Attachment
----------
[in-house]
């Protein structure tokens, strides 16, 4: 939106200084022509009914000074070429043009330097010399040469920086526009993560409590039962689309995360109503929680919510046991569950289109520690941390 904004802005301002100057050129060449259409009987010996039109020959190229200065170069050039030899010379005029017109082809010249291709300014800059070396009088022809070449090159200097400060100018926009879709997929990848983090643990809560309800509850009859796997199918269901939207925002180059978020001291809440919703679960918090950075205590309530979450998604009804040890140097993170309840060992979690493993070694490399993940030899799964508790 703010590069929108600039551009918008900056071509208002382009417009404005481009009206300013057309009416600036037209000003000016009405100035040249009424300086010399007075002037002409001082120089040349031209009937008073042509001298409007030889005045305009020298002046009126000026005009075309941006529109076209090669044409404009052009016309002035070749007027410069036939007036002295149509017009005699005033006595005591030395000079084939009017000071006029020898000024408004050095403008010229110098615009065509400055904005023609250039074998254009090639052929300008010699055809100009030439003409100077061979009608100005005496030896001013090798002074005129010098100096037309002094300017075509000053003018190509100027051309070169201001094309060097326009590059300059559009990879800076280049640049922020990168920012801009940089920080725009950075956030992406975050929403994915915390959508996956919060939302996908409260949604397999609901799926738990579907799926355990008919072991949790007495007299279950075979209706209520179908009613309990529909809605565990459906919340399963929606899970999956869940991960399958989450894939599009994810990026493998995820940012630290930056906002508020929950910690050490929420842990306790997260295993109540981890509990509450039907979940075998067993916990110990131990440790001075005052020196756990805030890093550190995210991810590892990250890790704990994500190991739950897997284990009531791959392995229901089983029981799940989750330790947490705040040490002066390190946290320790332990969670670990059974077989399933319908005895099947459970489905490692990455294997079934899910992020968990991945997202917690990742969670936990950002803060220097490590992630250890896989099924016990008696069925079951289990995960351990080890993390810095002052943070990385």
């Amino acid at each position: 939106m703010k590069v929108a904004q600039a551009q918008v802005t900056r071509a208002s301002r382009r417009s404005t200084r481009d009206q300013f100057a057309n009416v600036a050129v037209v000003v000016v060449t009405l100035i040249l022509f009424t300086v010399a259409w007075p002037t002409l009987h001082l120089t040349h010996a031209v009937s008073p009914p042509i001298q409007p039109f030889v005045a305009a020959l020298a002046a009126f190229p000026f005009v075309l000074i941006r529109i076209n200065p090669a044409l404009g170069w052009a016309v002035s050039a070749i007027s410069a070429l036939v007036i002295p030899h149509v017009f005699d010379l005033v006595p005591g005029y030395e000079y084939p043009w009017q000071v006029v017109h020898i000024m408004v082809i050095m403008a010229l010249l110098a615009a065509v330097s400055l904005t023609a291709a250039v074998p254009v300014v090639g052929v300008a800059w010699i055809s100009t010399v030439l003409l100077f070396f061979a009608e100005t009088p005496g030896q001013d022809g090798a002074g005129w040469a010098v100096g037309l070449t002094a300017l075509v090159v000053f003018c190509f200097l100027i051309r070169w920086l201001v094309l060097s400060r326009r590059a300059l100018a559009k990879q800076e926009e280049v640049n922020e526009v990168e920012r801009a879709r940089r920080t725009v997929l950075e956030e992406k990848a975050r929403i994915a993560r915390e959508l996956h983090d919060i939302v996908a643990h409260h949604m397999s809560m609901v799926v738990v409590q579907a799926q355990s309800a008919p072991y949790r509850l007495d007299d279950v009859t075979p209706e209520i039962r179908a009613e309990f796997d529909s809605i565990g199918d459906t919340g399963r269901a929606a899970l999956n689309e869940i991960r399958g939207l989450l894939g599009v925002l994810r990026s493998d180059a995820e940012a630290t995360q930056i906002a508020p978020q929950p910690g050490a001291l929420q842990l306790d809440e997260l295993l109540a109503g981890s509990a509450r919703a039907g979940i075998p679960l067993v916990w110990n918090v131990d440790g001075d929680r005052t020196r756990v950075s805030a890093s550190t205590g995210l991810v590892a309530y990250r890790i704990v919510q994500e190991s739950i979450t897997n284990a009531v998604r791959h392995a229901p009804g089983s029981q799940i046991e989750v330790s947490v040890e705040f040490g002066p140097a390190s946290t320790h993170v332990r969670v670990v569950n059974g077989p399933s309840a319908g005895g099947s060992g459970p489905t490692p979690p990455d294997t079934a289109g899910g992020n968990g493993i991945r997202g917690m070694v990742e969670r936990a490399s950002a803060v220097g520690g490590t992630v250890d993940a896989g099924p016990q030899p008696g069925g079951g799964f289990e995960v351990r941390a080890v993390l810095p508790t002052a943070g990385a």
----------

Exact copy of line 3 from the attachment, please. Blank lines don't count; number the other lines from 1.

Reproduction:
């Amino acid at each position: 939106m703010k590069v929108a904004q600039a551009q918008v802005t900056r071509a208002s301002r382009r417009s404005t200084r481009d009206q300013f100057a057309n009416v600036a050129v037209v000003v000016v060449t009405l100035i040249l022509f009424t300086v010399a259409w007075p002037t002409l009987h001082l120089t040349h010996a031209v009937s008073p009914p042509i001298q409007p039109f030889v005045a305009a020959l020298a002046a009126f190229p000026f005009v075309l000074i941006r529109i076209n200065p090669a044409l404009g170069w052009a016309v002035s050039a070749i007027s410069a070429l036939v007036i002295p030899h149509v017009f005699d010379l005033v006595p005591g005029y030395e000079y084939p043009w009017q000071v006029v017109h020898i000024m408004v082809i050095m403008a010229l010249l110098a615009a065509v330097s400055l904005t023609a291709a250039v074998p254009v300014v090639g052929v300008a800059w010699i055809s100009t010399v030439l003409l100077f070396f061979a009608e100005t009088p005496g030896q001013d022809g090798a002074g005129w040469a010098v100096g037309l070449t002094a300017l075509v090159v000053f003018c190509f200097l100027i051309r070169w920086l201001v094309l060097s400060r326009r590059a300059l100018a559009k990879q800076e926009e280049v640049n922020e526009v990168e920012r801009a879709r940089r920080t725009v997929l950075e956030e992406k990848a975050r929403i994915a993560r915390e959508l996956h983090d919060i939302v996908a643990h409260h949604m397999s809560m609901v799926v738990v409590q579907a799926q355990s309800a008919p072991y949790r509850l007495d007299d279950v009859t075979p209706e209520i039962r179908a009613e309990f796997d529909s809605i565990g199918d459906t919340g399963r269901a929606a899970l999956n689309e869940i991960r399958g939207l989450l894939g599009v925002l994810r990026s493998d180059a995820e940012a630290t995360q930056i906002a508020p978020q929950p910690g050490a001291l929420q842990l306790d809440e997260l295993l109540a109503g981890s509990a509450r919703a039907g979940i075998p679960l067993v916990w110990n918090v131990d440790g001075d929680r005052t020196r756990v950075s805030a890093s550190t205590g995210l991810v590892a309530y990250r890790i704990v919510q994500e190991s739950i979450t897997n284990a009531v998604r791959h392995a229901p009804g089983s029981q799940i046991e989750v330790s947490v040890e705040f040490g002066p140097a390190s946290t320790h993170v332990r969670v670990v569950n059974g077989p399933s309840a319908g005895g099947s060992g459970p489905t490692p979690p990455d294997t079934a289109g899910g992020n968990g493993i991945r997202g917690m070694v990742e969670r936990a490399s950002a803060v220097g520690g490590t992630v250890d993940a896989g099924p016990q030899p008696g069925g079951g799964f289990e995960v351990r941390a080890v993390l810095p508790t002052a943070g990385a």